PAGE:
How Air Compressors Work: An Animated Guide

Air compressors are versatile and vital components of any factory or workshop. They’ve become smaller and less bulky in recent years, making them more usable in various work situations. These are highly useful portable machines that power single air tools.

The main advantage of air compressors is that they’re much more powerful than regular tools, and they don’t require their own bulky motors. Since the only real maintenance that’s required of them is a little bit of oiling, a variety of tools can be powered by a single engine that utilizes air pressure for maximum potential.

Their versatility doesn’t just stop at the workbench for drills or sanders; they can be used for anything from inflating a tire (like the ones at your local gas station) to unclogging the sink at home.

Air compressors are a testament to human ingenuity. It’s important to understand how they work so you can choose the right air compressor for your project.

How Air Compressors Work

Typical air compressor

Air compressors work by forcing air into a container and pressurizing it. Then, the air is forced through an opening in the tank, where pressure builds up. Think of it like an open balloon: the compressed air can be used as energy as it’s released.

They’re powered by an engine that turns electrical energy into kinetic energy. It’s similar to how a combustion engine works, using a crankshaft, piston, valve, head and a connecting rod.

From there, the pressurized air can be used to power a variety of tools. Some of the more popular options are nailers, impact wrenches, sanders and paint sprayers.

There are different types of air compressors and each one has a different specialty. Generally, the differences aren’t too severe: it all boils down to the way a compressor handles air displacement.

How Each Type of Air Compressor Works

There are two methods of achieving air compression: positive and dynamic displacement. Each method has several sub-categories which we cover below. The outcomes are relatively similar, but the processes to achieve them vary.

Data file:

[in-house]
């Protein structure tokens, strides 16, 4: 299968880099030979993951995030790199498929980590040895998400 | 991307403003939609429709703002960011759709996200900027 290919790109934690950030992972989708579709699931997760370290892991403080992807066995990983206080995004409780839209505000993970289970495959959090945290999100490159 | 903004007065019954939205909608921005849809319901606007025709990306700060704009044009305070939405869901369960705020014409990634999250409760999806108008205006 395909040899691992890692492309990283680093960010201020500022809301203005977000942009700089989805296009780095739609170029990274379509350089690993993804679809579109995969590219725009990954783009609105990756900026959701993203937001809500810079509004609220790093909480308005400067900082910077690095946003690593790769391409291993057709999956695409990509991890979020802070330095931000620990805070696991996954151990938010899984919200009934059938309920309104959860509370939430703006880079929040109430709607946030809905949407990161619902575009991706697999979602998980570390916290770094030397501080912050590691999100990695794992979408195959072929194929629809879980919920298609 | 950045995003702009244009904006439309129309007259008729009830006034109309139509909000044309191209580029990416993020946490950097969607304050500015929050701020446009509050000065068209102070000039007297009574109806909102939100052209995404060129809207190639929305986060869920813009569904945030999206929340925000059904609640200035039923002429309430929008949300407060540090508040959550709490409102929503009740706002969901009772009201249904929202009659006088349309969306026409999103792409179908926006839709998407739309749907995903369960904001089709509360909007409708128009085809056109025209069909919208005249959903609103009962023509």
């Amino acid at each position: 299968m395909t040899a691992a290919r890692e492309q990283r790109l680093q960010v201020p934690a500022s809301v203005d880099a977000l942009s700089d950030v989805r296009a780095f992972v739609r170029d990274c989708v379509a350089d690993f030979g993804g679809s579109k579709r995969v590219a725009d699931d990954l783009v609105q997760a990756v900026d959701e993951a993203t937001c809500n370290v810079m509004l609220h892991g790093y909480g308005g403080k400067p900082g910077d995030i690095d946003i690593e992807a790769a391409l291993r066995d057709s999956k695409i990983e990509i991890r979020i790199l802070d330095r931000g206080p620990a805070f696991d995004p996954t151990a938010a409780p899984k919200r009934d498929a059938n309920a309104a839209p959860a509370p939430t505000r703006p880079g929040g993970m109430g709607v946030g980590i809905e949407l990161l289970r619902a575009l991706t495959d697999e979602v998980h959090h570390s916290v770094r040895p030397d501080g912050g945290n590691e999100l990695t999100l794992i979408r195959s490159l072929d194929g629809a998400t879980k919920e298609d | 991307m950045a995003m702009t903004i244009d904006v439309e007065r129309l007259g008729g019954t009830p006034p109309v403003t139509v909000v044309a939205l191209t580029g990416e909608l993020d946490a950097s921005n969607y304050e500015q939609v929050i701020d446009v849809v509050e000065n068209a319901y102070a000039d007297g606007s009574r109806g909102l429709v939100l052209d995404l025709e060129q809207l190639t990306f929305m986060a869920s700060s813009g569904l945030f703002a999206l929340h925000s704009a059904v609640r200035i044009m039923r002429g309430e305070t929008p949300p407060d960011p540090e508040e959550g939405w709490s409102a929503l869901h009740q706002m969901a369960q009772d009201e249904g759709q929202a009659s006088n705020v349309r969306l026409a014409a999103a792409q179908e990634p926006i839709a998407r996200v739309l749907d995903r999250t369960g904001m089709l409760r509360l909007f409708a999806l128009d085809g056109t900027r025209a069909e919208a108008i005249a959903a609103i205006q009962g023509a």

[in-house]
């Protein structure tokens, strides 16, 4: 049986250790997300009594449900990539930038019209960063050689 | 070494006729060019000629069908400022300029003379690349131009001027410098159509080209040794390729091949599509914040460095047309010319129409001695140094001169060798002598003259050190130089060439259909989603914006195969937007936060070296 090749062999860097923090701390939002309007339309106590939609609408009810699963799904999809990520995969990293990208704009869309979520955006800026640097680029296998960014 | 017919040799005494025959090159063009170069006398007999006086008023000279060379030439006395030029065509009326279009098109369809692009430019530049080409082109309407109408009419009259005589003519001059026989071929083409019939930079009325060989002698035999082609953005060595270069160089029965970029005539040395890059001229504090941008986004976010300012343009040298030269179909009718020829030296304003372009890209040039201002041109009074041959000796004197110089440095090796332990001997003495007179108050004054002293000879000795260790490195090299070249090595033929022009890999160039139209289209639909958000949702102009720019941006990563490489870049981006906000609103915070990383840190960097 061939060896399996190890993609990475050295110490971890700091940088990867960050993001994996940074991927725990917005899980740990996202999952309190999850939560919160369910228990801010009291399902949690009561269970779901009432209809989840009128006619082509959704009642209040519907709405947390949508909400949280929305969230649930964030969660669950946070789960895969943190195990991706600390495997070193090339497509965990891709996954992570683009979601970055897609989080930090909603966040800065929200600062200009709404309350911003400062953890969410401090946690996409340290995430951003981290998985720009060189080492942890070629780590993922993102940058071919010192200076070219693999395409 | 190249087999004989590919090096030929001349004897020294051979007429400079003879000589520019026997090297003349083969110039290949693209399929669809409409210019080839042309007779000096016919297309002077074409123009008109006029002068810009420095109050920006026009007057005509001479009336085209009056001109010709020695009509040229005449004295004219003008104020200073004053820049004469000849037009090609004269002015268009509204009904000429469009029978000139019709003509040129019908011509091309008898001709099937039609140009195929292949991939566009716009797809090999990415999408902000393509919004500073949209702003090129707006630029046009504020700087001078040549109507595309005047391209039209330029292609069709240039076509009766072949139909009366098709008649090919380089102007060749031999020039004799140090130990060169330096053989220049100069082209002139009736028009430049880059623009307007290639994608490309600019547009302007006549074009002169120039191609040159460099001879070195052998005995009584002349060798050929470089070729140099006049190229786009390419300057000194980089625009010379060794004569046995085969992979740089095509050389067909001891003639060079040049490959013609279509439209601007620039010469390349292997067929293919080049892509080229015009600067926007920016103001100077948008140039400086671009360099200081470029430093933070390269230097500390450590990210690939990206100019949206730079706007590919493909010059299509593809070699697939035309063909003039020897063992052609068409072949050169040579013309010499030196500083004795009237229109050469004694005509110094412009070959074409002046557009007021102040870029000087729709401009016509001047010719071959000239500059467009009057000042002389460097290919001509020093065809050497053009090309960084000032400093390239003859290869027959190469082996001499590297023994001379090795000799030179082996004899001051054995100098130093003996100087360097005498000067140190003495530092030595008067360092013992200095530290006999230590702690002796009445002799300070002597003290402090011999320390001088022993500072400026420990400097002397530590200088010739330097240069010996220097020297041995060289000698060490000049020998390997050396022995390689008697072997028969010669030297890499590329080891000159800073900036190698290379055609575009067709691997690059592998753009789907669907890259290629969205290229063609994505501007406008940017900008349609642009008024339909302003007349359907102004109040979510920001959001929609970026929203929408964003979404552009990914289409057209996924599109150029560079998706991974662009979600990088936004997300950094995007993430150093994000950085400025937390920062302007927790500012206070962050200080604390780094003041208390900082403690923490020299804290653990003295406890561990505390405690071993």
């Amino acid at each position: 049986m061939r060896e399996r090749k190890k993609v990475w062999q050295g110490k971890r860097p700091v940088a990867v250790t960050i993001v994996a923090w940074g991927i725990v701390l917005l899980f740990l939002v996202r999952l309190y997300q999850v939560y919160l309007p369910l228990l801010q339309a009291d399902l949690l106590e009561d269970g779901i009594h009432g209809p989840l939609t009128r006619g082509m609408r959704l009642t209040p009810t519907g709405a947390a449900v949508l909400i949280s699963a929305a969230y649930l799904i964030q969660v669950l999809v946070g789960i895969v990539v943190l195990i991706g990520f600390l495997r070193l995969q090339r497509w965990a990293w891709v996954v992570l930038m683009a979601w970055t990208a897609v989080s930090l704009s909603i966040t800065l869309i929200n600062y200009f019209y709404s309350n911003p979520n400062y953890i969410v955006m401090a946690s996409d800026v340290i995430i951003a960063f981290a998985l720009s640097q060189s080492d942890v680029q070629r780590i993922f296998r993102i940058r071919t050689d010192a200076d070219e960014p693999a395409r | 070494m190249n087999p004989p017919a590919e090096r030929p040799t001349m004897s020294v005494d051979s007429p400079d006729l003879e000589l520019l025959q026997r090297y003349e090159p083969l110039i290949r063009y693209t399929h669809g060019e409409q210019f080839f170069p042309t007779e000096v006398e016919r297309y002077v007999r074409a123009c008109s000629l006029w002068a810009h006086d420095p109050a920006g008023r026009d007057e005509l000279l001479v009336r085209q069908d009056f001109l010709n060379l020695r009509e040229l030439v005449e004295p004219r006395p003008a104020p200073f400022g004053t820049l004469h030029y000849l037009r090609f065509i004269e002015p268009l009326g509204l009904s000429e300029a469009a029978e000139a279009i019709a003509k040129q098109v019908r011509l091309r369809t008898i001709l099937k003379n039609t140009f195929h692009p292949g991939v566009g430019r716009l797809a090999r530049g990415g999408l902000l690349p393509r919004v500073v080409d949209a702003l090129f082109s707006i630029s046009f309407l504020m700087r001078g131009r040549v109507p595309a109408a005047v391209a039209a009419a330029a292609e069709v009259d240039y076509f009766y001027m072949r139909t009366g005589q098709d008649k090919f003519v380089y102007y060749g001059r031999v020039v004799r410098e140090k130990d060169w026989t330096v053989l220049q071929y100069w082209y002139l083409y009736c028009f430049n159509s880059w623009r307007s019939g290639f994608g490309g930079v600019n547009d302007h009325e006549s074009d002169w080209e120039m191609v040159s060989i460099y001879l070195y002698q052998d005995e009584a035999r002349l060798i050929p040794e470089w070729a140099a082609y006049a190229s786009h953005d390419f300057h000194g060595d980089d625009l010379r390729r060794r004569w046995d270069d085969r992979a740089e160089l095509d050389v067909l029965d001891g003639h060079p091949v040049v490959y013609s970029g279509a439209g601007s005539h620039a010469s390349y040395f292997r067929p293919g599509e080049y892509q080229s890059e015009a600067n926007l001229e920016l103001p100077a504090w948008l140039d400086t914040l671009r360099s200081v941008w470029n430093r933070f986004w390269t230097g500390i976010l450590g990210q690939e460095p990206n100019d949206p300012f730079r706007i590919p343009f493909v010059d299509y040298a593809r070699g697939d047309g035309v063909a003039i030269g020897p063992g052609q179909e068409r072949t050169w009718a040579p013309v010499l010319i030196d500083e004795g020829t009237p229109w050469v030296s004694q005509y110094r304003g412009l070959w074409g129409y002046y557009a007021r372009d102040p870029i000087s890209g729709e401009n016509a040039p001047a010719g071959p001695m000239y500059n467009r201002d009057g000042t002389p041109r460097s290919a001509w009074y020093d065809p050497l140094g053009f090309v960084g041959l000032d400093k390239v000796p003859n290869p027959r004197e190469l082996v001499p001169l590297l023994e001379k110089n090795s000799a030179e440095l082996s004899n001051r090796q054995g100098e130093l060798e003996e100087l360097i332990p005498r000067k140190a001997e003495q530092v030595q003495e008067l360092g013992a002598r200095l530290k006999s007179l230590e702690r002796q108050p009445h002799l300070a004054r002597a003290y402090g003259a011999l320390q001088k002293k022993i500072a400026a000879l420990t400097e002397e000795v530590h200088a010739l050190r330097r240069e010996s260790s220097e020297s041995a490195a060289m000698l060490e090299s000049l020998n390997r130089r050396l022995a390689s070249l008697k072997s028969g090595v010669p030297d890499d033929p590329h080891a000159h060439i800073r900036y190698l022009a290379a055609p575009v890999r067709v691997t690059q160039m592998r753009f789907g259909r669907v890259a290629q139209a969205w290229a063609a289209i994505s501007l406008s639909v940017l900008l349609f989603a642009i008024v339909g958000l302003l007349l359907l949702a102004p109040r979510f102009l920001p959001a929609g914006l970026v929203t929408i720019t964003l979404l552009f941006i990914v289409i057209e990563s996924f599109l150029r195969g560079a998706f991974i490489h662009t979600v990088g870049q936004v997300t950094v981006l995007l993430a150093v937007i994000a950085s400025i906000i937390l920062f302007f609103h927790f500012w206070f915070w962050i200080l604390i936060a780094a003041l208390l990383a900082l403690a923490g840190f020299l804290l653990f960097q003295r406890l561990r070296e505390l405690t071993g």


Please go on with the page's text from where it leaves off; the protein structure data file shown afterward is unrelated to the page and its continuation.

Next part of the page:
Here’s how positive and dynamic displacement work:

Positive Displacement

Rotary vane air compressor

Positive displacement air compressors force air in a chamber where the volume is decreased to compress the air.

Positive displacement is an umbrella term that describes different air compressors that are power through positive air displacement. Although the internal systems vary among different machines, the method of providing the power is the same.

Some types of positive displacement compressors are better equipped for industrial workloads while others are better for hobbyists or private projects. Here are the three main types of air compressors that use positive displacement:

1. Rotary Screw

screws turn, screw motion creates vacuum, air trapped in spaces compress, air is forced through

Rotary screw compressors have two internal “screws” that rotate in opposite directions, trapping and compressing air between them. The two screws also generate constant movement as they rotate around.

This is a common type of air compressor and is one of the easiest to take care of. The engines are typically industrial-sized and are great for continuous use.

2. Rotary Vane

spinning rotor is off center, arms with self-adjusting length, air fills the cavity and travels around, air pressure goes up, air is forced through output

Rotary vane compressors are like rotary screw compressors, but instead of screws, vanes are mounted on a rotor and rotated inside the cavity. The air compresses between the vane and its casing and is then pushed out at a different exhaust port.

Rotary vane compressors are very easy to use, making them very popular for private projects.

3. Reciprocating/Piston Type

A piston (reciprocating) compressor uses pistons controlled by a crankshaft to deliver the gas at high pressure. These are typically found at smaller worksites and aren’t designed for continuous use.

There are two types of piston compressors: single stage and two stage.